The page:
Know The Law

A Guide for Youth and Parents

 

 

While every attempt has been made to include current, accurate information about the law, it is intended only as a guide.  Information included is not intended as an authoritative interpretation of the law.  Readers should consult with law enforcement officials, the State Attorney’s Office or an attorney for specific questions about the law.

 

 

Alcohol

 

What is an Alcoholic Beverage?

Any drink that has at least one half (1/2) of one (1) percent alcohol is an alcoholic beverage.  Ethyl alcohol, the active ingredient in alcoholic drinks, acts as a depressant.  There are four types of alcoholic beverages:  beer, wine, fortified wine, and liquor.  Each contains different amounts of alcohol.

 

How is Drinking Alcohol Dangerous?

Drinking alcohol is dangerous for the following reasons:

  • Damages your liver, mouth, esophagus, stomach, pancreas, brain and heart.

  • Impairs the brain, causes memory loss, and lowers the ability of the brain to control behavior.

  • Impairs your ability to perform motor skills such as driving a car.

  • Causes Fetal Alcohol Syndrome in an unborn child, which can result in mental retardation.

 

When Can I purchase or Drink an Alcoholic Beverage?

You must be 21 years of age to purchase, possess or drink alcohol.  If you try to buy an alcoholic beverage in a store or a bar, you will be asked to prove your age.  If you cannot prove that you are 21 or older, the dealer cannot sell you an alcoholic beverage.

 

If you are under age 21, it is illegal for you to attempt to purchase an alcoholic beverage.  If you are 18 years of age or older and this is your first violation, you could be fined up to $500, confined for up to 60 days or receive 6 months probation.  If you are under 18 years of age you will face juvenile delinquency sanctions. 

 

Anyone who sells or gives alcoholic beverages to a person under 21, or who lets the person drink alcoholic beverages in a bar or store, is breaking the law.

 

NOTE:  You cannot lend, borrow, or falsify a driver’s license.

 

Other Laws on Alcoholic Beverages

  • Open Container Florida Law prohibits the possession of open containers of alcoholic beverages by the driver and passengers of most motor vehicles (excluding a limo or large motor home.)  An open container is defined as “any container that is immediately capable of being consumed from, or the seal of which has been broken”, meaning the container does not have to be open.  Open containers must be carried in a locked glove compartment, locked trunk, or other locked non-passenger accessible area of the vehicle.

  • Implied Consent By accepting and using a Florida Driver’s License, a person agrees to submit to a chemical or physical test of their blood or breath alcohol level and a urine test for drugs and other controlled substances when arrested for driving under the influence of alcohol or drugs.  If you refuse, your license will be suspended for one year, and your refusal can be used as evidence against you.  These tests can be administered without your consent if you severely injure someone or are unconscious.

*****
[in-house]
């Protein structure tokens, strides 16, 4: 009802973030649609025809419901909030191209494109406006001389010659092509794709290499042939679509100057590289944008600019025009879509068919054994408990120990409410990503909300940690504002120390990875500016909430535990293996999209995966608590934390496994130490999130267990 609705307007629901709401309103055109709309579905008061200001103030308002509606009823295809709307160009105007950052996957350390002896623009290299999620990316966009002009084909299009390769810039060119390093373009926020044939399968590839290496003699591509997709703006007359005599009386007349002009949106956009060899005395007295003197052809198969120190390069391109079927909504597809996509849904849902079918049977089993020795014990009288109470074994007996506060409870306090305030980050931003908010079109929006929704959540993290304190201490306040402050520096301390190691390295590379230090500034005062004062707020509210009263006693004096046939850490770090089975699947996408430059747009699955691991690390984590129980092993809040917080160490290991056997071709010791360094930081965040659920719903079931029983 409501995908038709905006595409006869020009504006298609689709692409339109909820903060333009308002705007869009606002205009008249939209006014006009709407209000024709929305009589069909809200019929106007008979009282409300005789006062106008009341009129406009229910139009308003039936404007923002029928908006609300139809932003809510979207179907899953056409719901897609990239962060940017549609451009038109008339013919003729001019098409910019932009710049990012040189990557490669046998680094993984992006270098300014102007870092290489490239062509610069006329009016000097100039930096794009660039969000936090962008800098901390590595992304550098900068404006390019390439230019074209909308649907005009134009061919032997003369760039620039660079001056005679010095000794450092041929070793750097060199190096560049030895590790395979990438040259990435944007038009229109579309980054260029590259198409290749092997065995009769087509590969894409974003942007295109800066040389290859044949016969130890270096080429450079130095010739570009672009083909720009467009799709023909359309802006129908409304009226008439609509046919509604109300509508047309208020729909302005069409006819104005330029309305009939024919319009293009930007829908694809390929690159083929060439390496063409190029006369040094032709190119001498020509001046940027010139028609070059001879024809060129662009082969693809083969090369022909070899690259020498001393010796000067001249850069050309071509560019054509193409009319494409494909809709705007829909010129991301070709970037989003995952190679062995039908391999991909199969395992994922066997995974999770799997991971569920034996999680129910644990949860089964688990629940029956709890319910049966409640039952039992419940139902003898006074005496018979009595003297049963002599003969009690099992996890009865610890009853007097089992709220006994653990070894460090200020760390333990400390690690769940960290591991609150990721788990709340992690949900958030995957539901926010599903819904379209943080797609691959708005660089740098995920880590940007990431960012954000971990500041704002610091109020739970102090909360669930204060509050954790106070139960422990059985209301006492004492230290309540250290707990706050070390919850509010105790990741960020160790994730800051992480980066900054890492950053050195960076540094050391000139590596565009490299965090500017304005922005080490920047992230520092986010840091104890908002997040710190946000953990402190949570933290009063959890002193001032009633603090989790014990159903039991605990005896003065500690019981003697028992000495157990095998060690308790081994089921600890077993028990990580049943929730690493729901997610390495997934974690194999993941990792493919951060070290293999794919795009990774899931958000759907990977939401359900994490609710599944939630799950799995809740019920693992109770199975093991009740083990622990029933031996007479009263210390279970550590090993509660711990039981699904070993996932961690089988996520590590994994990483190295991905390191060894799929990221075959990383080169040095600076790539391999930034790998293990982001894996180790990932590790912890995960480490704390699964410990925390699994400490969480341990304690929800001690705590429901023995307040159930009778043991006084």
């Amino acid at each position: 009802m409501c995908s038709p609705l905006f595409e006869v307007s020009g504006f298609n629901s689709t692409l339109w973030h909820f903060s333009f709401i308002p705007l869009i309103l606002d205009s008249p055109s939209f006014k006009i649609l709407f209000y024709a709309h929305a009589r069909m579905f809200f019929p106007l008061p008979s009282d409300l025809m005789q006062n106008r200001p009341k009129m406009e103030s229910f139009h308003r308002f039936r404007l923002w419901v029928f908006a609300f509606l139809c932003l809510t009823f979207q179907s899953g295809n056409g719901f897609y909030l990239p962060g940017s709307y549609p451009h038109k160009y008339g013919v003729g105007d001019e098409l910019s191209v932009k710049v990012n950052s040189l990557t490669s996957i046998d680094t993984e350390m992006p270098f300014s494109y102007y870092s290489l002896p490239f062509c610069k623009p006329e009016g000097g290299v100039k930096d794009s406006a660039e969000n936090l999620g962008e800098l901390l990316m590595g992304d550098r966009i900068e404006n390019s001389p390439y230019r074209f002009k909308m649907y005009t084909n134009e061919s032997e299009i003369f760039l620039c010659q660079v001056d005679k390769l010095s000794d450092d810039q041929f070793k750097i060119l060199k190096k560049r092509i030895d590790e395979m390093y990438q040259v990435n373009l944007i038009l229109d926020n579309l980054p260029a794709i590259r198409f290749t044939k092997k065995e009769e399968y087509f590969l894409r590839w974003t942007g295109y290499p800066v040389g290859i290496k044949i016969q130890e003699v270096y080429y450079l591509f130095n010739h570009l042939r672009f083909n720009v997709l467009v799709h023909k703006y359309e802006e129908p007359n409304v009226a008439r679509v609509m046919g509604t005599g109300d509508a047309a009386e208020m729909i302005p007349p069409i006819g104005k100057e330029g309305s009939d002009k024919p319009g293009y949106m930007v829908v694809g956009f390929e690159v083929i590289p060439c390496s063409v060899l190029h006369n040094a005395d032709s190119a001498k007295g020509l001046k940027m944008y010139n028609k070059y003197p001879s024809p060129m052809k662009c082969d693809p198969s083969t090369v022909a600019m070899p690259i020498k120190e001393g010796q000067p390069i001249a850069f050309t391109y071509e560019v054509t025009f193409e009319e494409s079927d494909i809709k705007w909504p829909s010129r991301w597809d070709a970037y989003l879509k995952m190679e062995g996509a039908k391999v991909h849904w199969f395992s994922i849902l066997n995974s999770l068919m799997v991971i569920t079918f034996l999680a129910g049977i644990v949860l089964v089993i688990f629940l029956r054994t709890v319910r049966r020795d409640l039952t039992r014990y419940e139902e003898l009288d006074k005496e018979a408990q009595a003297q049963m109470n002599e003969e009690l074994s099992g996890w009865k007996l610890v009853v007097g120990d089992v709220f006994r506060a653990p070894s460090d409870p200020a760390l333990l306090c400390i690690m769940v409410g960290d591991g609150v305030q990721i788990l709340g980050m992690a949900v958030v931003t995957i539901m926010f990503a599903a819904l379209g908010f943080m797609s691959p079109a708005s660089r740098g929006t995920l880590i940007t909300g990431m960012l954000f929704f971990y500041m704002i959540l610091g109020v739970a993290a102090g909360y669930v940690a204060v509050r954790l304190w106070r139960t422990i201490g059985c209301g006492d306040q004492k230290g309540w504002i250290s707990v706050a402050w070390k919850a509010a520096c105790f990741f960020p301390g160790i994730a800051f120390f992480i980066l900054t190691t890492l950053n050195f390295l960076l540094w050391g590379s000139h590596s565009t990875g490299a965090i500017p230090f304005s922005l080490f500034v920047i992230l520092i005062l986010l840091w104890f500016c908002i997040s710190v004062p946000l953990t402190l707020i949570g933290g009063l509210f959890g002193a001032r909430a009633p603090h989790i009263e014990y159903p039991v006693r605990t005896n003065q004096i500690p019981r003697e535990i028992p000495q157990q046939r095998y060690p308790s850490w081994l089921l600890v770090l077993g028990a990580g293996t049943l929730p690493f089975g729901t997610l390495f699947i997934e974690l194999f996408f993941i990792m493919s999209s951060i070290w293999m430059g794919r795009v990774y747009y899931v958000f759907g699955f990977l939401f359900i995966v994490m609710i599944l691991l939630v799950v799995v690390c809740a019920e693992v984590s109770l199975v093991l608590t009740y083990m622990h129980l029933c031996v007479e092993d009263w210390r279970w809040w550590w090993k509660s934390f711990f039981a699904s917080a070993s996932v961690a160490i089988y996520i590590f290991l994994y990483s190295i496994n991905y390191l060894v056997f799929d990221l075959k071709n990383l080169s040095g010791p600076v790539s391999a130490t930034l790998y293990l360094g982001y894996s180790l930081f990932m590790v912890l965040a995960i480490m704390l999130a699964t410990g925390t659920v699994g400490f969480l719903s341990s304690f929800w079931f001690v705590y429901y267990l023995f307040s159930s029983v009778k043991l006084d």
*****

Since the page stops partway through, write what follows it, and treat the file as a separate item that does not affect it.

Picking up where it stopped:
• School Discipline If you posses, drink, sell, or give liquor to any person in or at any public school or school grounds, then you can be suspended or expelled for this in addition to facing criminal charges.

 

Can I Borrow a Driver’s License or ID or Change the Age on Mine to Show I’m 21 or Older?

No.  In both cases, you will be breaking the law.  The penalty for using an identification with an altered date of birth is a 2nd degree misdemeanor with imprisonment for up to 60 days.  The penalty for possessing or manufacturing a false identification is a 3rd degree felony with imprisonment up to 5 years.

 

Driving Under the Influence (DUI)

It is illegal to operate a vehicle under the influence of alcohol or drugs.  DUI can be proved by a Blood Alcohol limit of .08 and higher or if your normal driving faculties are impaired.  Impaired can be caused by alcohol, alcohol in combination with other medications, legal and illegal drugs.  Penalties for DUI include:  arrests, court costs and fines (a court case can cost up to $6,000), impoundment, license revocation of six months to a year, DUI School and Evaluation, ignition interlock device, probation of up to a year, 50 hours of community service and increased insurance costs.  A DUI stays on your record for 75 years.

 

Special DUI Provisions for Persons Under the Age of 21

The unlawful blood alcohol level for drivers under the age of 21 is .02% (the smallest amount to register on a breathalyzer test).

 

The driver’s license suspension is both for a refusal to take the test and also if you take the test and have a blood or breath alcohol level of .02 or higher.

 

 

Parties

 

If You Host a Party or If You Go to a Party

These activities may be considered disturbing the peace:

  • Excessive rowdiness

  • Fighting

  • Loud Music

 

Open House Parties

An open house party is a party where alcohol or drugs are served to an underage person.

 

It is a second degree misdemeanor for a person in control of a home to knowingly allow a minor to possess or consume alcohol or drugs at an open house party.

 

It is a first degree misdemeanor if a person allows an underage drinking party for a second or subsequent time, or if the minor who consumed alcohol is killed or seriously injured, or if the minor causes or contributes to causing injury or death to another person. 

 

To locate the Florida statutes for all laws, visit Online Sunshine:  http://www.leg.state.fl.us/STATUTES/

 

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863-767-0401

Find us: 

303 W. Main Street, Suite 1 Wauchula, FL 33873

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